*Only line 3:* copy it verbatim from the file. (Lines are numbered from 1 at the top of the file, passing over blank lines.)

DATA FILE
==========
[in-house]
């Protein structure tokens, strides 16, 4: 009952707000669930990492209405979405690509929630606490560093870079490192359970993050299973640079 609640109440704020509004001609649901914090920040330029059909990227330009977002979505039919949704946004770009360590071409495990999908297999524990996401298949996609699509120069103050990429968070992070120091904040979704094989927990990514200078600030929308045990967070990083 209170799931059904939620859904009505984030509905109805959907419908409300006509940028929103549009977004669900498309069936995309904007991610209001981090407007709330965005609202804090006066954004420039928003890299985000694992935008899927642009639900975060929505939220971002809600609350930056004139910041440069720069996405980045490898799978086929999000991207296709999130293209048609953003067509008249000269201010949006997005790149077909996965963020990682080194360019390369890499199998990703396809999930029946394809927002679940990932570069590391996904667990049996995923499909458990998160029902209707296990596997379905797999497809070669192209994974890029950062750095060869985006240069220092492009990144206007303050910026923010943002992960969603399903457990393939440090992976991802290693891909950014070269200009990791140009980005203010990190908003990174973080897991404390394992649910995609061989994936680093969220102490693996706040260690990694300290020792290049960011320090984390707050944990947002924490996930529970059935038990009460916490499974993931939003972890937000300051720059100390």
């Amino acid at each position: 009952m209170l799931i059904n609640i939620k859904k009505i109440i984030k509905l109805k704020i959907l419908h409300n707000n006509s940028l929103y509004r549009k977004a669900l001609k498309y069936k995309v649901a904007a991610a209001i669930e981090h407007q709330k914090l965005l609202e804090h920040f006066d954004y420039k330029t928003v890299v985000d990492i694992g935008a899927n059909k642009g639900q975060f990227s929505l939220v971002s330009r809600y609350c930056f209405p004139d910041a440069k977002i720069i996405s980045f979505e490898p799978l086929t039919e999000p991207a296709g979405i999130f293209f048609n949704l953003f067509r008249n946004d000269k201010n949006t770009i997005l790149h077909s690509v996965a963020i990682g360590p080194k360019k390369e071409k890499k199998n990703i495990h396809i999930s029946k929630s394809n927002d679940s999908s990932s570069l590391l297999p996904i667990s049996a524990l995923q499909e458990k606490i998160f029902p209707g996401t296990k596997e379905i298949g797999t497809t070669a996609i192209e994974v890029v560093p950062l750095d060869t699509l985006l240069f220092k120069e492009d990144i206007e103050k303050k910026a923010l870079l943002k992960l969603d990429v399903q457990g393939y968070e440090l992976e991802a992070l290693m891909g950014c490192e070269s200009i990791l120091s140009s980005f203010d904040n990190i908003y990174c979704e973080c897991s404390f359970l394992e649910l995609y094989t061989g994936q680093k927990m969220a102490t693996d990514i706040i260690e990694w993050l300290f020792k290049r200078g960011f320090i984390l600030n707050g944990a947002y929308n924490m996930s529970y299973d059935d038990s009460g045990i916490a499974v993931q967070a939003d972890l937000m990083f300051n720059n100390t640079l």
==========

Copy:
């Amino acid at each position: 009952m209170l799931i059904n609640i939620k859904k009505i109440i984030k509905l109805k704020i959907l419908h409300n707000n006509s940028l929103y509004r549009k977004a669900l001609k498309y069936k995309v649901a904007a991610a209001i669930e981090h407007q709330k914090l965005l609202e804090h920040f006066d954004y420039k330029t928003v890299v985000d990492i694992g935008a899927n059909k642009g639900q975060f990227s929505l939220v971002s330009r809600y609350c930056f209405p004139d910041a440069k977002i720069i996405s980045f979505e490898p799978l086929t039919e999000p991207a296709g979405i999130f293209f048609n949704l953003f067509r008249n946004d000269k201010n949006t770009i997005l790149h077909s690509v996965a963020i990682g360590p080194k360019k390369e071409k890499k199998n990703i495990h396809i999930s029946k929630s394809n927002d679940s999908s990932s570069l590391l297999p996904i667990s049996a524990l995923q499909e458990k606490i998160f029902p209707g996401t296990k596997e379905i298949g797999t497809t070669a996609i192209e994974v890029v560093p950062l750095d060869t699509l985006l240069f220092k120069e492009d990144i206007e103050k303050k910026a923010l870079l943002k992960l969603d990429v399903q457990g393939y968070e440090l992976e991802a992070l290693m891909g950014c490192e070269s200009i990791l120091s140009s980005f203010d904040n990190i908003y990174c979704e973080c897991s404390f359970l394992e649910l995609y094989t061989g994936q680093k927990m969220a102490t693996d990514i706040i260690e990694w993050l300290f020792k290049r200078g960011f320090i984390l600030n707050g944990a947002y929308n924490m996930s529970y299973d059935d038990s009460g045990i916490a499974v993931q967070a939003d972890l937000m990083f300051n720059n100390t640079l």